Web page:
1. Suppose scientists were to discover a “partiality gene” that all humans possess. According to the scientists, human beings randomly developed a gene that drives human agents to impart greater value and importance on persons and projects that are closer in proximity (intimacy) to the individual in question. What difference, if any, should such a finding make to how we should think about questions of communal / societal / global moral responsibilities and the demands of justice?
2. Suppose you are a married man. You are in a marriage going on 10 years and a father of three. You and your wife split the responsibilities equally, and by any plausible account of the moral requirements parents owe their children, you and your wife are living up to them. While being a good parent, you also have the opportunity to do many things you enjoy and pursue long-term projects that fit best into your life plan. You and your wife both work less than 50 hours a week at jobs you both enjoy. In fact, a few years back you were able to leave a high-paying job at a fancy law firm that made you miserable in order to pursue a less-lucrative but much more fulfilling career as a college professor. You are much happier with this lifestyle, and you frequently tell others that “income” is not measured entirely by monetary compensation, but importantly includes quality-of-life opportunities, and such income cannot be measured easily in dollars and cents. Now suppose that one day out of the blue your wife decides to bolt, leaving you to raise your three children alone. Are you now subject to greater moral responsibilities in the sense that you are now morally required to do more things and sacrifice more of your projects and pursuits for the sake of your children? Or does morality permit you to continue with the path you are on, that is, you are able to discharge all of your parental obligations without making a change at all (any additional sacrifices being supererogatory)? More generally, are your moral responsibilities affected at all by the parental failings of your former wife?
3. Suppose a certain moral-political ideal requires certain outputs that can only be brought about by institutional schemes designed to produce such outputs. Suppose that, upon further theorizing about institutional design, it becomes clear that the ideal can only be realized at the cost of other cherished values, a consequence not taken into account in the original conceptualization and explication of the fundamental ideals. This is because at the ideal stage, the theorists made certain idealizing assumptions regarding the epistemic capacities of individuals and ideal institutional schemes. What difference, if any, should such a finding make on how we should think about the structure and content of our fundamental values, moral responsibilities, and the demands of justice? Should we revisit our reasoning that led to this particular formulation of the ideal?
4. Suppose that in an ideal society, everyone has as much liberty, educational opportunity, self-respect, income, and wealth as can be reasonably hoped for consistent with the principles of ideal justice. Suppose that in our nonideal world we face a decision among two feasible policies options: (1) we can pursue a policy that will slightly increase equality in educational opportunity, but significantly decrease the income of the worst-off, or (2) we can pursue another policy which will maintain the (slight) inequalities in educational opportunity, diminish the social bases of self-respect, but increase, over time, the income of the worst-off. Which course of action should we pursue? What difference, if any, does it make to know that in an ideal society, we would have much more income, educational opportunity, and self-respect than we do now or can expect to have given our current feasible options?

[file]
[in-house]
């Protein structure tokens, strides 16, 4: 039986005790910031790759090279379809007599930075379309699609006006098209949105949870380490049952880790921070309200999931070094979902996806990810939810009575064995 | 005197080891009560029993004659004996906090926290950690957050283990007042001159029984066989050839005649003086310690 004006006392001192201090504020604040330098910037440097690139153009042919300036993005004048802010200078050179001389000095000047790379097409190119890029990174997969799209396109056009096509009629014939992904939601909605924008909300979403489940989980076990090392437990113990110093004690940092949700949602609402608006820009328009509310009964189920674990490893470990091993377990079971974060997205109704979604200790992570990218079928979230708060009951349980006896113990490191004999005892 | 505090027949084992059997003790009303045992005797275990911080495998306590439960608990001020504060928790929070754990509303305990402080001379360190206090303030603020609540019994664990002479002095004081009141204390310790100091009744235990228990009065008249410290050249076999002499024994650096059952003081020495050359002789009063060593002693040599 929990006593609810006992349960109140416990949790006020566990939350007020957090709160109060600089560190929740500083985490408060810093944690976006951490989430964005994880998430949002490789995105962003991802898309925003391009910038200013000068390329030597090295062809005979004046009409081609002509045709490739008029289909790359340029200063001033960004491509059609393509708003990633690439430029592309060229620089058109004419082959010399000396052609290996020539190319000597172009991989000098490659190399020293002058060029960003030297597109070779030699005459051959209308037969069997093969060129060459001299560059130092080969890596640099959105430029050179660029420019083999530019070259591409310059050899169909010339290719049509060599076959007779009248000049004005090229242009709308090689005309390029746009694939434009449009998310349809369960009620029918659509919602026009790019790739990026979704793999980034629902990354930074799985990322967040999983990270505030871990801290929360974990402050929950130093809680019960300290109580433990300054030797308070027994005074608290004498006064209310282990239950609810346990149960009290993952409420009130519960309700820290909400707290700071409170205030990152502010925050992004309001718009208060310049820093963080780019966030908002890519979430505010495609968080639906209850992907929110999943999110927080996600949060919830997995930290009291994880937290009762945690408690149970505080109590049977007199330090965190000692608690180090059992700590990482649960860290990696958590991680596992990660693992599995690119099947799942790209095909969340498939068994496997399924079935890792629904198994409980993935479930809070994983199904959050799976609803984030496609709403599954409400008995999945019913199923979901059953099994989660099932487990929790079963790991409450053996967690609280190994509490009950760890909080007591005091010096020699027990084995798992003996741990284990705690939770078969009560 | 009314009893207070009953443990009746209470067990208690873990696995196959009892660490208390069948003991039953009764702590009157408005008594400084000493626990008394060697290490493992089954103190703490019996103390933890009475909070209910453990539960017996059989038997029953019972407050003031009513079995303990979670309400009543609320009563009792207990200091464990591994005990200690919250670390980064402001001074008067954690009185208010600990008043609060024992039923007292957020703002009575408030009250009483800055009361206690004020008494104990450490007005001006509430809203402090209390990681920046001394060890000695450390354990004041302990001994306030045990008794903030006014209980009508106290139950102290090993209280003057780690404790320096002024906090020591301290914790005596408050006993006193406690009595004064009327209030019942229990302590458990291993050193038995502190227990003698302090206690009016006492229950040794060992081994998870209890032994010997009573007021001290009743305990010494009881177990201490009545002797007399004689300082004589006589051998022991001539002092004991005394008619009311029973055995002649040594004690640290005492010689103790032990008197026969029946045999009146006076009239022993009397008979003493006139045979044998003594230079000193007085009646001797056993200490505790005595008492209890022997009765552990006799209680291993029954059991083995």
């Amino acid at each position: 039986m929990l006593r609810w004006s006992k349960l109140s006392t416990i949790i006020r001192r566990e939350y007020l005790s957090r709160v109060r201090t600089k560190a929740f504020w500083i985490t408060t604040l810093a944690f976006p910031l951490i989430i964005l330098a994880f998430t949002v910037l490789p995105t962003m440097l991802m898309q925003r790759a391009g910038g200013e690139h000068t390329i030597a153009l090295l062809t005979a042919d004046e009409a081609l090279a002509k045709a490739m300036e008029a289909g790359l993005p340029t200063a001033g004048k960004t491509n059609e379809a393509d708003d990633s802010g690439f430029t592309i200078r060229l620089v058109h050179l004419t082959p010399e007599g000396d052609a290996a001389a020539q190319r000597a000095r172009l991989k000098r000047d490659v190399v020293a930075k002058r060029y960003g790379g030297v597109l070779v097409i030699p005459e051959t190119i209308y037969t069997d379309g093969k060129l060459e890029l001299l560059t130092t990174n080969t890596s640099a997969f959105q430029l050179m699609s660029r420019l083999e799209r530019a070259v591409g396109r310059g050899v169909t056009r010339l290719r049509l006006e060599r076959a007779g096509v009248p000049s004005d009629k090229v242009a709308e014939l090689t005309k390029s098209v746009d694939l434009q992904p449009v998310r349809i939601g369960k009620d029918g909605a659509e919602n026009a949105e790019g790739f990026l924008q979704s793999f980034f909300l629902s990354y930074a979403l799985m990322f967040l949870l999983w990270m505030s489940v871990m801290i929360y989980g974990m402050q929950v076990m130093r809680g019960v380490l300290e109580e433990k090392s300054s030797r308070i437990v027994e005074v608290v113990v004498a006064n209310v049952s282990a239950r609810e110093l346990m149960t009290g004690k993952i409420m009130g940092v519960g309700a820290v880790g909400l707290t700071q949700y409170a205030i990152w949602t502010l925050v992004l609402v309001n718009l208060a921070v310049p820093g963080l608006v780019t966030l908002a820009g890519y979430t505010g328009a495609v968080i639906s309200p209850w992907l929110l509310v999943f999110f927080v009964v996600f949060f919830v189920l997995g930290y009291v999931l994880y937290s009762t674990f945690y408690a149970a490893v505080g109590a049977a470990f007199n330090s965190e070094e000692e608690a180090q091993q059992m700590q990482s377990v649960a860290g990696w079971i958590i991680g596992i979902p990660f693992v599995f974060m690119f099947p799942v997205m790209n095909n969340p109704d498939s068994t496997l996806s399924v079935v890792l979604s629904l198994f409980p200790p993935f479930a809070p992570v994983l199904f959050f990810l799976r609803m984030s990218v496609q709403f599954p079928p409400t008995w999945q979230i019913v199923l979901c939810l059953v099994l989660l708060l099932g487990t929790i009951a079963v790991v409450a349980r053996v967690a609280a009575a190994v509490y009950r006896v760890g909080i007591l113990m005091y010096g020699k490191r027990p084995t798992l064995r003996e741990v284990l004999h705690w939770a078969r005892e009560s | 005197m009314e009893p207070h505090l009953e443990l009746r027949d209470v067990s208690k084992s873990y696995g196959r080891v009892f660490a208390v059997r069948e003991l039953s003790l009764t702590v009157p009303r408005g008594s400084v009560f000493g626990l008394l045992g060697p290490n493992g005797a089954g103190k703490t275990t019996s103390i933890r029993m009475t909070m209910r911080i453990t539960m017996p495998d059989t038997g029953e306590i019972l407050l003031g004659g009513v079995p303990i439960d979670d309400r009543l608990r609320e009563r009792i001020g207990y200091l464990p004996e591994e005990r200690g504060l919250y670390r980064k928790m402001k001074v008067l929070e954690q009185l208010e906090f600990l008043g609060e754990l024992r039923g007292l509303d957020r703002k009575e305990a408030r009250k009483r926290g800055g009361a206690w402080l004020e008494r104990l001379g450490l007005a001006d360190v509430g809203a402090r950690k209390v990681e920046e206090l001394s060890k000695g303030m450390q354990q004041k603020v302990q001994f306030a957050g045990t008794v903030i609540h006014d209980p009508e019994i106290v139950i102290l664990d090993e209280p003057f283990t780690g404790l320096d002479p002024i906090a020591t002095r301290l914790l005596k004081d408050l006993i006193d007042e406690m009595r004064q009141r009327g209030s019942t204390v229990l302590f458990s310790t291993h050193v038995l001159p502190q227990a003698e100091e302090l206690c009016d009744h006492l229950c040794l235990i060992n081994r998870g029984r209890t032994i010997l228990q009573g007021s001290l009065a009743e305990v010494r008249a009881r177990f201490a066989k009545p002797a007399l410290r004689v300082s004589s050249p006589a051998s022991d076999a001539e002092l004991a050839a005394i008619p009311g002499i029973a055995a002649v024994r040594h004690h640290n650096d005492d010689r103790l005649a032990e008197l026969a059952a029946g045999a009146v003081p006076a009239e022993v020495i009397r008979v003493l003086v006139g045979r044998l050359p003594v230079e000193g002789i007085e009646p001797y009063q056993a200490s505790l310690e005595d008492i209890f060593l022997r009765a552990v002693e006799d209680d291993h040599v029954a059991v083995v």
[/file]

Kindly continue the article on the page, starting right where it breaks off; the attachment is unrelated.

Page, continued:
5. Suppose that you are a partner at a fancy corporate law firm in New York city, with many lower-level associates and employees at your beck-and-call. Suppose that you were able to achieve such a position partly because of the superior quality of your educational background (private schooling as a child and teenager, Ivy League undergraduate and law school credentials) in comparison to those who work for you. Suppose further that you value greatly your own freedom and the flexibility your senior position permits you: you love being your own boss, getting around to things when you feel like it, not when some crotchety old man tells you to. Now suppose that you come to learn that this flexibility you value so greatly—a flexibility made possible partly by differences in educational history—has serious negative health effects on those who work for you (the stress arising from unpredictability, etc.). Does the fact that your position was made possible by differences in educational opportunities make any difference to how you ought to behave within the context of the employer-employee relationship? Do such facts make any difference from the point of view of justice?
6. Suppose scientists were to discover certain biological and cognitive features possessed by the vast majority of people that results in irresponsible, irrational, and closed-minded behavior. How, if at all, should such a scientific discovery affect how we think about fundamental moral-political values, such as autonomy, political equality, and democratic self-governance?
These questions, along with many others like them, fall within the broad scope of a more general philosophical terrain, covering such issues as the role, purpose, and value of ideal and nonideal theorizing, and how they relate to and influence each other. These questions are extremely complex and of first importance. The “problem of utopianism,” the problem of “complacent realism,” and the issues surrounding the ideal-nonideal debate are of central concern for moral and political philosophy.